Have you ever received a completely cryptic letter from your bank warning you about a potential security breach of your account?
I certainly have–and it really drove me crazy.
First, thumb the letter contained no salutation–only a fraction of our account number. What a great way to emotionally bond with your customer.
Then the letter read:
"In our ongoing commitment to your security and privacy, visit this site we are writing to inform you that we have been advised of a potential compromise of your check card. Heartland Payment Systems, generic Inc., a card payment processor of over 100 million transactions per month, informed us of a potential security issue that may include your VISA check card number."
This worthless letter is akin to the Department of Homeland Security leaving a voicemail to inform me that "somewhere in the world, right now, there may be a threat to our safety."
Does anyone wonder why even the most established banks upset and lose their customers?
This form letter, which passes as a caring customer correspondence, explains why my bank has hit a plateau in their growth, has recently reported a $24M loss due to bad loans, and may be headed for decline.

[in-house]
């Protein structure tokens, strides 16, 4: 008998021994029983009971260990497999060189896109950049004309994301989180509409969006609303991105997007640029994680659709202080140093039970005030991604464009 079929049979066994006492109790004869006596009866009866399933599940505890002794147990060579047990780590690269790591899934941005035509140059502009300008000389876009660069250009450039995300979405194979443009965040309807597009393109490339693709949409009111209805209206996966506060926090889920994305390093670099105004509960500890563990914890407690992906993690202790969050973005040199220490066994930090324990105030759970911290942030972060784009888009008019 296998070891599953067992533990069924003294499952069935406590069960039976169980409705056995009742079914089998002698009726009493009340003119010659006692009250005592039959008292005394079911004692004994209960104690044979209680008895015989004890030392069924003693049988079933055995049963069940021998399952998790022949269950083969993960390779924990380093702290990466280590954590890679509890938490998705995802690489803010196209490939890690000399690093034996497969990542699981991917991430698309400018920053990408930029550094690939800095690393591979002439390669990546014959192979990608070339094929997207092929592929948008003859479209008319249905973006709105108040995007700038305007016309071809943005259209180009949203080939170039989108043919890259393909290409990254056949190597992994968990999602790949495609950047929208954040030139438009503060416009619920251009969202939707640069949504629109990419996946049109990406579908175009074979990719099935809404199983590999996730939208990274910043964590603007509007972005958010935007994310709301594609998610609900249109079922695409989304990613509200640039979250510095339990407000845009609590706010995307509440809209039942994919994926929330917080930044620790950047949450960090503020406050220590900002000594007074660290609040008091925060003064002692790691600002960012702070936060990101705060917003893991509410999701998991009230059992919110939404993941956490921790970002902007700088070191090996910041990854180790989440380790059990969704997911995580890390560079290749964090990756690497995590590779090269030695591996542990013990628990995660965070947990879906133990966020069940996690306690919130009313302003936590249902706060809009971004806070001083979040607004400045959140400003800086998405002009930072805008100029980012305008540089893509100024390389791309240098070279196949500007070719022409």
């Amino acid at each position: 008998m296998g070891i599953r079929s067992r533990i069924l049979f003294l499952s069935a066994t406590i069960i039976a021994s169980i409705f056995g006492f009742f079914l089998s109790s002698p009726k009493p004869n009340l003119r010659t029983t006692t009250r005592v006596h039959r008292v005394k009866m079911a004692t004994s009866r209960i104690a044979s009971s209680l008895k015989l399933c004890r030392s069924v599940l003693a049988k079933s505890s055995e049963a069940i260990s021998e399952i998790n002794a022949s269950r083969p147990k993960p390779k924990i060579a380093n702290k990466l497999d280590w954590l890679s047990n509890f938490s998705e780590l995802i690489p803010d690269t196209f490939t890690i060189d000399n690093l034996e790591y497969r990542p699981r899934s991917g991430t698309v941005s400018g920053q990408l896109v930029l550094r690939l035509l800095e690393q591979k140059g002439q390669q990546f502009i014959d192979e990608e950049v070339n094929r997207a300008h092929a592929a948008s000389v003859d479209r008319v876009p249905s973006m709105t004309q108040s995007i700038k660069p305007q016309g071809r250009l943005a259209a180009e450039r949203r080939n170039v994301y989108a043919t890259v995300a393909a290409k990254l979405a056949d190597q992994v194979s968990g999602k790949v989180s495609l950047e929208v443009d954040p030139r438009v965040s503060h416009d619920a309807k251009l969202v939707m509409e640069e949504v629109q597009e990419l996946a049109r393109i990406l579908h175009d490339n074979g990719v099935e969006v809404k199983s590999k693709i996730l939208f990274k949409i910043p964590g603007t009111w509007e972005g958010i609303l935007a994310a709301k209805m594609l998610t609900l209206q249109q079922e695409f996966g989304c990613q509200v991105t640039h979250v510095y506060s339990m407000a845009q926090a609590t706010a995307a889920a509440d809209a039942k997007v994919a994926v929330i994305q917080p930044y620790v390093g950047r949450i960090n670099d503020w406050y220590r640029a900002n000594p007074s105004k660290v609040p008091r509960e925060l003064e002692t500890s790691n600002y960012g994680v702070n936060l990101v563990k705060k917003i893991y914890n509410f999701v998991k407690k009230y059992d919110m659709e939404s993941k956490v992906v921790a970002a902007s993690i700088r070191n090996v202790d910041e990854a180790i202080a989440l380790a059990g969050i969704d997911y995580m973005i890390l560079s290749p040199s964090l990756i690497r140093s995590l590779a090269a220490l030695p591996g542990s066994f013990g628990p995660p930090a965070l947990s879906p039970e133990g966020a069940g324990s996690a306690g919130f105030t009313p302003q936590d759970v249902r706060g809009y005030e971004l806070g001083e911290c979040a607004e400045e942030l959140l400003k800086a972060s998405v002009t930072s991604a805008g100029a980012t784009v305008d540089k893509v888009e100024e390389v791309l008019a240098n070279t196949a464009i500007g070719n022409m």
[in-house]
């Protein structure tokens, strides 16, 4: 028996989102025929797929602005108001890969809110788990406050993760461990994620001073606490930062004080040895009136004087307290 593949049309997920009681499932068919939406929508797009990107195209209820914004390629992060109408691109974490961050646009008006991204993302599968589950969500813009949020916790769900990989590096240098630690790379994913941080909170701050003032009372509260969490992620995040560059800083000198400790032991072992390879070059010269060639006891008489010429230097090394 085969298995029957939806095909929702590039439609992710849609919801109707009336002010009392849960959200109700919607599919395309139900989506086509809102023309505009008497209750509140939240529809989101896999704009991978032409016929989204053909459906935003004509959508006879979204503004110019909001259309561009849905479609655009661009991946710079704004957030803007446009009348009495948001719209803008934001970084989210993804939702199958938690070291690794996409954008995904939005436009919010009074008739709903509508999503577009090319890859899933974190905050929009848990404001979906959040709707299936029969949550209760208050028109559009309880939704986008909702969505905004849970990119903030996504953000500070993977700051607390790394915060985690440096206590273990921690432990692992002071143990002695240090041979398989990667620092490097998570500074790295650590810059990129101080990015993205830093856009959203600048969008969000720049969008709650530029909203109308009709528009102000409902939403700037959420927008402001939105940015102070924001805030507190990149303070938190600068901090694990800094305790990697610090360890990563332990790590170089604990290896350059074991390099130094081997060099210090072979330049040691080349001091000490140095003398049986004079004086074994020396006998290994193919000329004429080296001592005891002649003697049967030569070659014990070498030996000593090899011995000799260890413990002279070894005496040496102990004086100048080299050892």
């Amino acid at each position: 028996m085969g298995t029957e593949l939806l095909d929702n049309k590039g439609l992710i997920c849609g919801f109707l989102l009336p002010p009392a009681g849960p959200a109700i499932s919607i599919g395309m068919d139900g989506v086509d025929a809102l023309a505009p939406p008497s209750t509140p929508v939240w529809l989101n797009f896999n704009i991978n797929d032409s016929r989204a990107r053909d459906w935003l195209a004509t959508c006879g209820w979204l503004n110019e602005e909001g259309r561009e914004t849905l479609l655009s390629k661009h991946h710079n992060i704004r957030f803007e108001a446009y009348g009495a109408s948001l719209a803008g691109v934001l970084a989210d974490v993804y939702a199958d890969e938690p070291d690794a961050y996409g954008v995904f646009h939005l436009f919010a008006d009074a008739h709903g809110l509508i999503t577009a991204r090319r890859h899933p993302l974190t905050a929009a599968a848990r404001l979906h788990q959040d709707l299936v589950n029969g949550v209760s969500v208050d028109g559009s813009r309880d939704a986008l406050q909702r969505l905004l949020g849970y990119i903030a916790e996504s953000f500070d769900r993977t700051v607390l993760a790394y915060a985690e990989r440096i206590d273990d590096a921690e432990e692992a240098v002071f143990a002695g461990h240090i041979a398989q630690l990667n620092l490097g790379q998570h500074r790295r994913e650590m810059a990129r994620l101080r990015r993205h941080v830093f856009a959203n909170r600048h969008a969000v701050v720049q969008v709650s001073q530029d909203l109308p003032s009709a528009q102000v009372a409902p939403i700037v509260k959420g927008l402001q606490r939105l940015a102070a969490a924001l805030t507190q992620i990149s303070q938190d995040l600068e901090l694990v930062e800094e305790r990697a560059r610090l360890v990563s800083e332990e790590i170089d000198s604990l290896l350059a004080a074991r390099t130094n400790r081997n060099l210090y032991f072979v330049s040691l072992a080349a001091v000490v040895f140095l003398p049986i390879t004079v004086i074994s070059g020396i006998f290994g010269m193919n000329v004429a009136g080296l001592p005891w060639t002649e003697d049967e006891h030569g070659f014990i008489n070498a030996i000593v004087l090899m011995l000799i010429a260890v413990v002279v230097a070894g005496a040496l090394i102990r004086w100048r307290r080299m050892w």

If you are a startup, solo-preneur, you will probably be too busy focusing on acquiring clients to care about this article.
However, if you have passed the startup phase, and may even be basking in the glow of more rapid growth, it is imperative that you eliminate these forms of customer communications. They will only confuse them, and cause them to focus on things that are outside of their control.
At your next team meeting, ask for random samples of your most recent customer correspondence. Does it truly add value to your customers, or does it read like a cryptic CYA (Cover Your Assets) letter? Find a way to squelch this counterproductive material immediately.
If you do not take your communication strategies seriously, your customers won't be the only entities that will be compromised.